Still, nothing compared with what a major Pharaoh like Ramsis or Hatshepsut or Tuthmosis would have been buried with. Which leaves us even more spellbound to realize that Tutankhamun's renowned treasure was actually 'nothing to brag about' . That 25lb solid gold funerary mask. A trifle. Those 4 gold leaf covered shrine boxes, fitting one inside the other. Insignificant. That golden diadem, those gold leaf sarcophagi .... nothing really. Not when compared with what a powerful Pharaoh would have taken on their journey to the after life. But since none of the tombs of the 200 other Pharaohs was ever discovered intact we are left to marvel at his insignificance. We take what we are given! Soon, next year, an entire museum building will house the whole treasure of this inconsequential boy king.

Pharaohs were buried with all their possessions. The successor Pharoah will not use them. Plus they are necessary for the deceased to be recognized in their journey after death and the trials of crossing the underworld. So nothing of the past ruler is kept, instead everything was buried in the store rooms in the Pyramids and burial sites. Pyramids were built for the burial of Pharaohs. And their families.

Hatshepsut, the one woman who dared break the established male order of succession, is recognized in the museum too. Her portrayals as a sphinx was left intact, the sphinx being a god. Her personal portrayals in statues and columns were broken and disfigured by Tuthmosis her step son. He denied her in every way he could by obliterating or burying every record of her person or her name but not messing with her portrayals in god form. That could be pushing his luck.

Stepping out from the museum, to set foot in Tahrir Square where in 2011, the wider world was spectator to what Egyptians today call the Revolution. It's a bustling open square, an area busy with traffic and pedestrians, surrounded by high rise office and commercial buildings. There is nothing to see but one can imagine the scenes. So far of the 5 Egyptians I've asked about the revolution, only one says life is better now, the other 4 don't think so.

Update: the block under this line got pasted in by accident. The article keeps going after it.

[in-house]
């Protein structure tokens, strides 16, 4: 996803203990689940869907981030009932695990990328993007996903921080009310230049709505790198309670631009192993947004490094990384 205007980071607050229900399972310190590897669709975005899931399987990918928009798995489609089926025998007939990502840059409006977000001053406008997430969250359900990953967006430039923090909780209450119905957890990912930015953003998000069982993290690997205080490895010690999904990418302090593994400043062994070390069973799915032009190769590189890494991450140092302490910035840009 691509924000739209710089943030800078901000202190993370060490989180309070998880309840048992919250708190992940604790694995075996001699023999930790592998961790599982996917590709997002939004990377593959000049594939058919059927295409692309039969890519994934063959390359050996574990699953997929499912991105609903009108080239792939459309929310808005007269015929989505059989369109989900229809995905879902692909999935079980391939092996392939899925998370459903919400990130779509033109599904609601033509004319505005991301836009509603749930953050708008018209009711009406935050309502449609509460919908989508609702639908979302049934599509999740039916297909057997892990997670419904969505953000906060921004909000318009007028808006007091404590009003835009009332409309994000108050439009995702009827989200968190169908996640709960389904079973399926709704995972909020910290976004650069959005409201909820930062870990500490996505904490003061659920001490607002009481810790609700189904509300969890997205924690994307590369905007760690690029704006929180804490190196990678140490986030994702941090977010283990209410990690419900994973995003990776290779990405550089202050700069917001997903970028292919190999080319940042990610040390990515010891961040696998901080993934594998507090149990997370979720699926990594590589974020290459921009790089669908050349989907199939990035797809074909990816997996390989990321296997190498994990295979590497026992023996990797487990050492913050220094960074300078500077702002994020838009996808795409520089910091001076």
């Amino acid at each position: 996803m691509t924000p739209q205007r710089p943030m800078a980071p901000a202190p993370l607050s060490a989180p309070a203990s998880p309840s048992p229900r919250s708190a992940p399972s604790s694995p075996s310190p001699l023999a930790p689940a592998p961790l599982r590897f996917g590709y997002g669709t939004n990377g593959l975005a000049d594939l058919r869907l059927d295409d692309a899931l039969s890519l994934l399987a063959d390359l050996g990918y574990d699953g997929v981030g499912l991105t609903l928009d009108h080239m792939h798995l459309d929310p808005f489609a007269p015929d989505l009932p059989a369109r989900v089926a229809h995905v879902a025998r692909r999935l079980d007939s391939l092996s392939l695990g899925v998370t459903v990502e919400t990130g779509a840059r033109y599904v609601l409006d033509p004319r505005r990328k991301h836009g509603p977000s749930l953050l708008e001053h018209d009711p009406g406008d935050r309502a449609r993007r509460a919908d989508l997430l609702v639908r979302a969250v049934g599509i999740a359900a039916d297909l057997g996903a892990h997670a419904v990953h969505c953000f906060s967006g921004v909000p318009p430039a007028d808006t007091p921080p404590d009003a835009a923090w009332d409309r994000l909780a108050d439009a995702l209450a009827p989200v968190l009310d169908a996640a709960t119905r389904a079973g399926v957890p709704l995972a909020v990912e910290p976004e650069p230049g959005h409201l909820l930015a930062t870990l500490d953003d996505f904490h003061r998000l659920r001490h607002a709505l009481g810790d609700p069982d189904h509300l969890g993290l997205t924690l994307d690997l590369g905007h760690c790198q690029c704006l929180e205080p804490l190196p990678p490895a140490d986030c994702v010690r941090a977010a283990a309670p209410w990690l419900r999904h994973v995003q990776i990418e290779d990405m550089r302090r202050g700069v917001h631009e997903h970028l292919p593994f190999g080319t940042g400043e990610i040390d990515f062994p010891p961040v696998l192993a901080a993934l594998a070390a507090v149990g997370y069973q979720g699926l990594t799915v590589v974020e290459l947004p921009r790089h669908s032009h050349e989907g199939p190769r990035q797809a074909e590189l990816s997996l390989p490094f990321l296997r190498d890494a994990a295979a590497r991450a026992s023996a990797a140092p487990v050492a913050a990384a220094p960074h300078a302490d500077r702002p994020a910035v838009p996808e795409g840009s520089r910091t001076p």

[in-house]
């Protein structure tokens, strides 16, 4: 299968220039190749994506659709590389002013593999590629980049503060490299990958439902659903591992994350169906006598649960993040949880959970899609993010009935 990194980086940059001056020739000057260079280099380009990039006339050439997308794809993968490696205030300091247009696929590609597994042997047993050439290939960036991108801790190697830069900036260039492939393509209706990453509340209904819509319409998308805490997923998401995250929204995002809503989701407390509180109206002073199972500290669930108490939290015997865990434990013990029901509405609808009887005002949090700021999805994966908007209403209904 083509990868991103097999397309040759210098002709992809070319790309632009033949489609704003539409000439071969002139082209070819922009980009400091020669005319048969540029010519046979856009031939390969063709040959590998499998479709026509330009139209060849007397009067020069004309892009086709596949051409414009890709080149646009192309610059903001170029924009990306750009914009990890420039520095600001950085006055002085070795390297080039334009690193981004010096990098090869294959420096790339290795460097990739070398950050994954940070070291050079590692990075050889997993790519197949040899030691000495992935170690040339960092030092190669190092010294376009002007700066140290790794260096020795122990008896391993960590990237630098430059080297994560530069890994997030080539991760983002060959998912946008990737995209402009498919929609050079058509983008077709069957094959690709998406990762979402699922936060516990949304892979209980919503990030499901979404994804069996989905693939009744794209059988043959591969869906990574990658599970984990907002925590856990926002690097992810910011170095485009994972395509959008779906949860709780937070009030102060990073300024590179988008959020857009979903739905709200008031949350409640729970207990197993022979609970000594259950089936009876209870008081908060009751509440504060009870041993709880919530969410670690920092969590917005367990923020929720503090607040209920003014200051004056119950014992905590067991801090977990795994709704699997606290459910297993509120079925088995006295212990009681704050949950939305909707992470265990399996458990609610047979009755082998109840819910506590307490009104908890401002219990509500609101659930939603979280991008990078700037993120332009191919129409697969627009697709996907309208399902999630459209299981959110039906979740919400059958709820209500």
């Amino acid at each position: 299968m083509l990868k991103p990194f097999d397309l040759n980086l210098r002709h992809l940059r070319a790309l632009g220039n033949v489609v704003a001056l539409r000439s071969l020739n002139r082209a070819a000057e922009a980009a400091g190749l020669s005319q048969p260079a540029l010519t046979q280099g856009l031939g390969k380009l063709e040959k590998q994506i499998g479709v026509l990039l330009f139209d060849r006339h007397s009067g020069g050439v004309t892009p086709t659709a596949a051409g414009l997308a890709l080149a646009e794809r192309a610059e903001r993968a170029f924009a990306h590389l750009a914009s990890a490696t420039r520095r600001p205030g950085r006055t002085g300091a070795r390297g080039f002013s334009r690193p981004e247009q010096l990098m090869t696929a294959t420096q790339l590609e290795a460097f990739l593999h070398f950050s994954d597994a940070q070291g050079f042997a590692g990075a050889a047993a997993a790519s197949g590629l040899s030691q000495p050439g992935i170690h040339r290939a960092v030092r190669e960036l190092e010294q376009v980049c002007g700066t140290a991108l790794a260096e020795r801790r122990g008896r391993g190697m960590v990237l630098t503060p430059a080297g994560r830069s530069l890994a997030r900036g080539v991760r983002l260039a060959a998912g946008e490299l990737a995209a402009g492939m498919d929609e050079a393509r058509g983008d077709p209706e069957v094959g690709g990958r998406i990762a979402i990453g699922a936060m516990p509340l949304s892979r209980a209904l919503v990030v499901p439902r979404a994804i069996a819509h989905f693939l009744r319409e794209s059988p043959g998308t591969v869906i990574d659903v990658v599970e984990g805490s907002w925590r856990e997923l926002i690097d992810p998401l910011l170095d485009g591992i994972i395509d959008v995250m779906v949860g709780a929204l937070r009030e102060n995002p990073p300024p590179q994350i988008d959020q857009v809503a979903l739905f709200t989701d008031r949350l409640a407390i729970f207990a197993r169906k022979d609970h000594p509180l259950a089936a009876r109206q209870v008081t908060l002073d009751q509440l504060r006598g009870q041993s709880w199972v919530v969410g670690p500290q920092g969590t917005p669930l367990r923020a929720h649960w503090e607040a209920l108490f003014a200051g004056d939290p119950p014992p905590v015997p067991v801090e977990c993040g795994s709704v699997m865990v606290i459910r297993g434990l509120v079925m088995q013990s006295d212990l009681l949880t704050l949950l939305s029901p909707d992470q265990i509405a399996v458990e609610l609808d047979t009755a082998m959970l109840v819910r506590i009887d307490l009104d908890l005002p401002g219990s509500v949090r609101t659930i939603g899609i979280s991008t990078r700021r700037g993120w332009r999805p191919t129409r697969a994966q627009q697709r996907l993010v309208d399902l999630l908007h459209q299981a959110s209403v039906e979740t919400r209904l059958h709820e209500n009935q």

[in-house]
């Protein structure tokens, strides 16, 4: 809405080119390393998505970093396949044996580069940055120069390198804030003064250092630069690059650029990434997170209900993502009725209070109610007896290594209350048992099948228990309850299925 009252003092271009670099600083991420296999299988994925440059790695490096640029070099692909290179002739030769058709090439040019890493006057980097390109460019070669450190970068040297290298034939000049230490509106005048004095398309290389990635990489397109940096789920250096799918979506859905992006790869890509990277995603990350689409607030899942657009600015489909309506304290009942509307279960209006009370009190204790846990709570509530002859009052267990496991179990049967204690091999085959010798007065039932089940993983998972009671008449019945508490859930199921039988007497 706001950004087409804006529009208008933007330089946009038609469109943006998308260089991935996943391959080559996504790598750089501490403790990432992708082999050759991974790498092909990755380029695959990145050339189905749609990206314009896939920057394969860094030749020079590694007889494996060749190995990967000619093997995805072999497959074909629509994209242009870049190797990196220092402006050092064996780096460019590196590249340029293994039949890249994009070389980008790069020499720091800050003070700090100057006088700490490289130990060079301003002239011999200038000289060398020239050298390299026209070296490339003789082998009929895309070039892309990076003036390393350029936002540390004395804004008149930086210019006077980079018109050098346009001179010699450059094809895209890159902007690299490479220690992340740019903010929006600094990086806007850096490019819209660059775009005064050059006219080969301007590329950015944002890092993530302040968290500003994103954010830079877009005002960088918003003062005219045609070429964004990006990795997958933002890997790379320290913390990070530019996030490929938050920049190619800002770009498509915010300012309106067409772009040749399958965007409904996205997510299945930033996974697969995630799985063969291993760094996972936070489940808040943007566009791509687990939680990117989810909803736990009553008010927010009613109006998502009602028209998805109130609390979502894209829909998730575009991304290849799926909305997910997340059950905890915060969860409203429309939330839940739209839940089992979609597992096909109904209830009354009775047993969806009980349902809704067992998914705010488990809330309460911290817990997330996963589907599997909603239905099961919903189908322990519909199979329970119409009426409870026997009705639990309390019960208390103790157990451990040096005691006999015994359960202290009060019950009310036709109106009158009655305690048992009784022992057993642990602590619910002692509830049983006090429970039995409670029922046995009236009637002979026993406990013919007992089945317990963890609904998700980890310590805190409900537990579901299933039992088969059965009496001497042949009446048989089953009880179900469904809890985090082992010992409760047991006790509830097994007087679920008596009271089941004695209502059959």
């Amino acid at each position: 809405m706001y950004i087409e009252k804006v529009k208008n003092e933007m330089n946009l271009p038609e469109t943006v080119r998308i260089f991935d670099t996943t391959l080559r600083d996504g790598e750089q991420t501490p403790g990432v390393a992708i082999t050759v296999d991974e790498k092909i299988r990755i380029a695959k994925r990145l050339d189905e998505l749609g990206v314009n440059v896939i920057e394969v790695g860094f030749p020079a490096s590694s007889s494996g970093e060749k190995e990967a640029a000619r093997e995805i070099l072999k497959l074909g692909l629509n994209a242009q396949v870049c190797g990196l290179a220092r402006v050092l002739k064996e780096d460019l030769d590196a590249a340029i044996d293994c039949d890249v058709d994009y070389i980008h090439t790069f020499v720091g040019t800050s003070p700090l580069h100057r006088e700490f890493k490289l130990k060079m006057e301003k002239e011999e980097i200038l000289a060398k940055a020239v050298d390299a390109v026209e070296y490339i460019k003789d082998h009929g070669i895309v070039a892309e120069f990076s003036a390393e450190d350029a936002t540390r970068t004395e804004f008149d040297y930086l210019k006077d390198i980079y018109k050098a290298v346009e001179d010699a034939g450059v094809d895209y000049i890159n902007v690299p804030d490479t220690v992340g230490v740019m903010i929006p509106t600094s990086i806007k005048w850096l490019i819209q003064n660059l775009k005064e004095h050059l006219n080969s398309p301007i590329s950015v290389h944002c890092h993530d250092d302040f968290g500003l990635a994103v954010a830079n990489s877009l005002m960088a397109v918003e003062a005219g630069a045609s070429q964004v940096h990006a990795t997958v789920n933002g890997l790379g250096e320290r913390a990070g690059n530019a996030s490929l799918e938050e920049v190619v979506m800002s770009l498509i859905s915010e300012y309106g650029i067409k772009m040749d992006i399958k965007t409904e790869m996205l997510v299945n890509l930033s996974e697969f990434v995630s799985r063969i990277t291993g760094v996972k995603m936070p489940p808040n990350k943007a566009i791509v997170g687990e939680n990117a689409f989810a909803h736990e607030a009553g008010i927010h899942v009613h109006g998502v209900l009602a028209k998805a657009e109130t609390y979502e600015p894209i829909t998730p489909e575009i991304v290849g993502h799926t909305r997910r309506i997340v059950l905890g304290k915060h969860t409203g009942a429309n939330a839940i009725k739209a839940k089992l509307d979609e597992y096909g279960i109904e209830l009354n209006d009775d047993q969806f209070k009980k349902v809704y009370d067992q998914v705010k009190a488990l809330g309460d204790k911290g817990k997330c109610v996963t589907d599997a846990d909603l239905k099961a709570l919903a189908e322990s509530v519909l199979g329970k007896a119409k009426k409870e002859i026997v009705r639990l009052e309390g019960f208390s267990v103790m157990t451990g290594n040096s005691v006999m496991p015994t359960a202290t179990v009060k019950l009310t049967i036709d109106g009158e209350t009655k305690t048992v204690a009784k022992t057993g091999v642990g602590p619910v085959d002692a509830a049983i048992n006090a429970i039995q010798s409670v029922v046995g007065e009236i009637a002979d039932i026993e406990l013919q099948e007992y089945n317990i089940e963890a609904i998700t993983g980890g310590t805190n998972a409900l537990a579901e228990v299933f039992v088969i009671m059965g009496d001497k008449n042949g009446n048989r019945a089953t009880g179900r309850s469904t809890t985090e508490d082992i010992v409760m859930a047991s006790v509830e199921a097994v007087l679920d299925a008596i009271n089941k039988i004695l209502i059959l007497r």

From Tahrir it's a long stroll to the departure point on the banks of the River Nile where the felucca sail boats offer journeys. It was pleasant walking there, sidewalks lined with sycamore and small ficus, breezy and uncrowded. There isn't much activity on the river though many boats of different kinds are tied up along the way. Many are multiple deck tourist vessels offering cruises on the Nile. But I'm headed for the old traditional Nubian sail boat, as old as Egyptian history, the felucca. Apparently it needs a fair breeze to get the sails going, but after a wait of several minutes the breeze picked up and off we sailed. A gentle, quiet relaxing experience, on the water looking out at the skyline of high rises and minarets, and boats tied up along shore. The Marine police were out keeping an eye on us. We sailed in a zigzag fashion criss crossing from one bank to the next. My captain looked every inch the way I imagine the boatmen of old to have looked. The journey was totally relaxing, uneventful, and reminded me how much I needed sleep.

Got back to the Great Pyramid Inn, ogled the Great Pyramid again, peered at the street life below... then tried to catch a short rest before heading back to Cairo and the Nile for a dinner cruise. I should have stayed home, I shouldn't have agreed, I should have said no, I kept saying to myself ... Too late.

The dinner cruise was nice enough, a belly dancer performed then came to each table to be photographed (you buy the picture later) then a comical but good whirling dervish did his bit, photos likewise. The best part was a coincidence... An Egyptian group were celebrating an engagement and they took over the small dance area! As a Trini I was proud of them. They were clapping and stamping and singing, and wining. They brought the house down and kept me awake.

By the end of 2 hours my eyes were struggling to stay open. In fact I fell asleep in the bus on the drive home. But all was safe and well on my personal bus with my personal driver and Guide.

I dropped like led into the bed.

Additional photos below
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14th October 2017

Busy days!
I had no idea Tutenkamen was so young and lived and ruled for such a short period of time. Neither did I know he was 'insignificant'.